Still rising?

From CNBC:

Home prices in December rose at the slowest pace since August 2015: S&P Case-Shiller index

Homebuyers have a limit to what they can afford, and sellers are slowly having to adjust to that new reality.

Home prices increased 4.7 percent annually in December, down from 5.1 percent in November, according to the S&P CoreLogic Case-Shiller U.S. National Home Price Index. That is the slowest pace since August 2015.

The 10-city composite annual increase came in at 3.8 percent, down from 4.2 percent the previous month. The 20-city composite rose 4.2 percent year over year, down from 4.6 in the previous month.

“Even at the reduced pace of 4.7 percent per year, home prices continue to outpace wage gains of 3.5 percent to 4 percent and inflation of about 2 percent,” said David M. Blitzer, managing director and chairman of the Index Committee at S&P Dow Jones Indices. “A decline in interest rates in the fourth quarter was not enough to offset the impact of rising prices on home sales.”

The average rate on the 30-year fixed jumped to just over 5 percent at the start of November but then began falling in December. It has been hovering at just below 4.5 percent for the past two weeks, according to Mortgage News Daily. Lower rates not only help potential buyers afford a new home, they also help more buyers qualify for a mortgage.

Posted in Demographics, Economics, National Real Estate | 70 Comments

Millennials take the market

From HousingWire:

Millennials have officially entered the housing market

It’s long been projected that Millennials are destined to dominate the housing market in upcoming years. Now, new data from reveals that it’s finally happening. Millennials are buying houses. Lots of them.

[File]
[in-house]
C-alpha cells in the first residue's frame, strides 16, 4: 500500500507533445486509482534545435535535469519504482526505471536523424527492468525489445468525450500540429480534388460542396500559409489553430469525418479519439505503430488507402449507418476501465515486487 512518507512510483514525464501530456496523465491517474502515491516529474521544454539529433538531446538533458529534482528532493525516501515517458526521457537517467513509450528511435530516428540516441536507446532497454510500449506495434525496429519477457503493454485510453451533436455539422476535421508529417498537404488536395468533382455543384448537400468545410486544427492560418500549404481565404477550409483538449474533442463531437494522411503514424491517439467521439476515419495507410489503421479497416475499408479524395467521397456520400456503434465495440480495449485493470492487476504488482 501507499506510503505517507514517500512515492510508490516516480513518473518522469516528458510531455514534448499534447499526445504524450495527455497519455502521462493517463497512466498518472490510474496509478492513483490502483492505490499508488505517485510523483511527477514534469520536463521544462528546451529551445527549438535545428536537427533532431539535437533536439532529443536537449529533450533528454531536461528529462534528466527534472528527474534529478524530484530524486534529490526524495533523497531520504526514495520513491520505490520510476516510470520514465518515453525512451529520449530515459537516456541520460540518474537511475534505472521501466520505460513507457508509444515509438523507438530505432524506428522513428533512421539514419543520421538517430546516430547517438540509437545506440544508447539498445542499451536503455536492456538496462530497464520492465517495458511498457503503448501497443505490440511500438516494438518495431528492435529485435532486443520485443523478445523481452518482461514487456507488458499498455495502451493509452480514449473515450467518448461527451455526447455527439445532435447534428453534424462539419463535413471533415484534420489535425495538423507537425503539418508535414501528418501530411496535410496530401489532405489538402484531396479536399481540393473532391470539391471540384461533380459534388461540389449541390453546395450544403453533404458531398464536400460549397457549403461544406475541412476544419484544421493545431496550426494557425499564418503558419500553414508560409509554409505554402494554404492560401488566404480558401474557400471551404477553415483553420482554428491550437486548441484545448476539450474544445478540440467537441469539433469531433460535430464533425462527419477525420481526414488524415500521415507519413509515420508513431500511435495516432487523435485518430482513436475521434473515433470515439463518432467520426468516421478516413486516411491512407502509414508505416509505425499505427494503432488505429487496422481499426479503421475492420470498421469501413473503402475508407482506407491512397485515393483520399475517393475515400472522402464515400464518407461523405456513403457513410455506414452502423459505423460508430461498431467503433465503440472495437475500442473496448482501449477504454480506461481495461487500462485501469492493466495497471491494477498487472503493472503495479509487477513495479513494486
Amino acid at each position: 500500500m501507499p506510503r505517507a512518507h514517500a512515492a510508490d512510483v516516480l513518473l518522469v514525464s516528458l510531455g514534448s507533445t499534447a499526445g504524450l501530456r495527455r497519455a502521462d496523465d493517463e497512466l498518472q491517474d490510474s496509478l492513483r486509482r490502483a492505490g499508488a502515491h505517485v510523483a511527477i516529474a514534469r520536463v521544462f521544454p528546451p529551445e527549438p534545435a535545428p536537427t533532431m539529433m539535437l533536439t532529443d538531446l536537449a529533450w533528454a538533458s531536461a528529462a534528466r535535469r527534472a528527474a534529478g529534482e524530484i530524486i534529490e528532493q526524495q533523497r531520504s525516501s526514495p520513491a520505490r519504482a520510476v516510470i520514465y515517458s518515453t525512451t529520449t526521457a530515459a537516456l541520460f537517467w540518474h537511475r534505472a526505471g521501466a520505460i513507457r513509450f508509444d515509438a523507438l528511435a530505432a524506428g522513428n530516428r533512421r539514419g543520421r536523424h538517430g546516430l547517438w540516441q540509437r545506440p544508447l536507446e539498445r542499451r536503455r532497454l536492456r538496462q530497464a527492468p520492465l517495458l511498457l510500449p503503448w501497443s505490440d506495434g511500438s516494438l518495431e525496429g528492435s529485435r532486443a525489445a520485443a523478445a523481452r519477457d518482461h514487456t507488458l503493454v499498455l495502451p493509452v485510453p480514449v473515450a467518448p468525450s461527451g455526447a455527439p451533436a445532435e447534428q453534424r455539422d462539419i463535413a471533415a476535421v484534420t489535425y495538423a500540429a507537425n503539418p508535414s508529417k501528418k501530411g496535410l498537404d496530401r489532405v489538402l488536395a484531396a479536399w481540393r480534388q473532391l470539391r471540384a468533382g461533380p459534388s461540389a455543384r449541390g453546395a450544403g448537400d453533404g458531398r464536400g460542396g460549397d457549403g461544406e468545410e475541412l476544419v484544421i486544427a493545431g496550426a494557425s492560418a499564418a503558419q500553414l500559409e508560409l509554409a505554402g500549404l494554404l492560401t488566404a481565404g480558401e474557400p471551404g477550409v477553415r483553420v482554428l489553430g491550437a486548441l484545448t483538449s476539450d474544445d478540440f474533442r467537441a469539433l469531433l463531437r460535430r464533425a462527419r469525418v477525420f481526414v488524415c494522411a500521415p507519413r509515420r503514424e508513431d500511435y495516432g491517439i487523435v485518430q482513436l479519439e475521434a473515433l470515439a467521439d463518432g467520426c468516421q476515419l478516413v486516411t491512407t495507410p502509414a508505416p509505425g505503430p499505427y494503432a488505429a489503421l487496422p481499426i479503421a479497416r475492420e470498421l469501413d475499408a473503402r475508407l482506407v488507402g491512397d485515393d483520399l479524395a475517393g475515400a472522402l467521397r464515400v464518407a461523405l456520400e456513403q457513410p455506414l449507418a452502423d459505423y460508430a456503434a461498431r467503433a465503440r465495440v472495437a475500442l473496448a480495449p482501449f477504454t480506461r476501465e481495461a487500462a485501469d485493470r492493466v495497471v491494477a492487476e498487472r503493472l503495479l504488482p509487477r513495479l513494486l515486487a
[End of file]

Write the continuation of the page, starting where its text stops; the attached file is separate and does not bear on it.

According to, in January 2017, Millennials surpassed Generation X as the group that was responsible for the most new mortgages. Since then, Millennials’ share of the mortgage market has continued to rise. By the end of 2018, Millennials represented 45% of all new mortgages, compared to 36% for Generation X, and 17% for Baby Boomers.

What’s new is that Millennials also finally surpassed older generations in the total dollar amount of those mortgages. According to the data, Millennials now represent the largest dollar volume by age group as well.

“In November 2018, Millennials finally overtook Generation X as having the largest share of new loans by dollar volume, with a share of 42% in December, compared to a share of 40% for Generation X and 17% for Baby Boomers. This indicates Millennials are willing to take on larger mortgages than any other generation to fulfill their dreams of homeownership,” the company writes.’s Director of Economic Research Javier Vivas said Millennials are getting older, with better jobs and deeper pockets, allowing them to expand their collective purchase power, and hence, their footprint in the market.

“The stereotype that Millennials primarily choose to buy homes and live in large metro areas isn’t the reality,” Vivas said. “Results show Millennials’ expansion is more heavily conditioned by affordability than in prior years, so their eyes are set on less traditional secondary markets where homes and jobs are now available and plentiful.”

Posted in Demographics, Economics, Employment, National Real Estate | 154 Comments

Did we elect the wrong guy?

From the Star Ledger:

Steve Sweeney’s winning the war with Governor Murphy over taxes

Last June we had a fight on taxes in the state budget.

On one side was Gov. Phil Murphy. He wanted to raise the income tax to go after rich people.

On the other side was Senate President Steve Sweeney. He wanted to raise the corporate tax on businesses.

They compromised. Each got a somewhat smaller version of the type of tax hike he demanded.

Last month we found out who won that fight:

Sweeney – and by a knockout.

The decision came when the Treasury Department released revenue figures for the final quarter of the 2018 calendar year, which had to be paid by Jan. 15, 2019.

The report said corporate tax revenues were up 74.5 percent compared to the prior year after Sweeney’s 2 percent surcharge went into effect. So that was good news.

Meanwhile on the income tax side, Murphy got some bad news about the hike to 10.75 percent in the top rate of the so-called “millionaire’s tax.”

How much did income-tax receipts go up? 

Zero. In fact, revenue dropped 6 percent compared to the prior year – despite the booming economy and the tax hike.